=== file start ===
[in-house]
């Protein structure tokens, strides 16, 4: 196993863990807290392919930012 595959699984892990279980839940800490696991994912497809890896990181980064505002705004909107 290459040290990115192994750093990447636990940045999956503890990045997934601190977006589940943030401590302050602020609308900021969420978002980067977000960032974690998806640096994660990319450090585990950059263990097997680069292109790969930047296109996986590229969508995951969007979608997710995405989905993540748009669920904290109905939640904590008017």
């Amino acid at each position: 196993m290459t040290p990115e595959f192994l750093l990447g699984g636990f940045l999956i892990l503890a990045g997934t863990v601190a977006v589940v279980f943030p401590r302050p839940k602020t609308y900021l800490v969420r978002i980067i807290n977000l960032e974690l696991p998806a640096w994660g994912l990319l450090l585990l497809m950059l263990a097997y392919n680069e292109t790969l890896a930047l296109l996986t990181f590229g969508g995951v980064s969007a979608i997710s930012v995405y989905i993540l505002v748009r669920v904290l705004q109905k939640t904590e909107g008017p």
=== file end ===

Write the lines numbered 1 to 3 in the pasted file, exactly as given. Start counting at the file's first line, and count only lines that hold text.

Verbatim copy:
[in-house]
């Protein structure tokens, strides 16, 4: 196993863990807290392919930012 595959699984892990279980839940800490696991994912497809890896990181980064505002705004909107 290459040290990115192994750093990447636990940045999956503890990045997934601190977006589940943030401590302050602020609308900021969420978002980067977000960032974690998806640096994660990319450090585990950059263990097997680069292109790969930047296109996986590229969508995951969007979608997710995405989905993540748009669920904290109905939640904590008017």
């Amino acid at each position: 196993m290459t040290p990115e595959f192994l750093l990447g699984g636990f940045l999956i892990l503890a990045g997934t863990v601190a977006v589940v279980f943030p401590r302050p839940k602020t609308y900021l800490v969420r978002i980067i807290n977000l960032e974690l696991p998806a640096w994660g994912l990319l450090l585990l497809m950059l263990a097997y392919n680069e292109t790969l890896a930047l296109l996986t990181f590229g969508g995951v980064s969007a979608i997710s930012v995405y989905i993540l505002v748009r669920v904290l705004q109905k939640t904590e909107g008017p």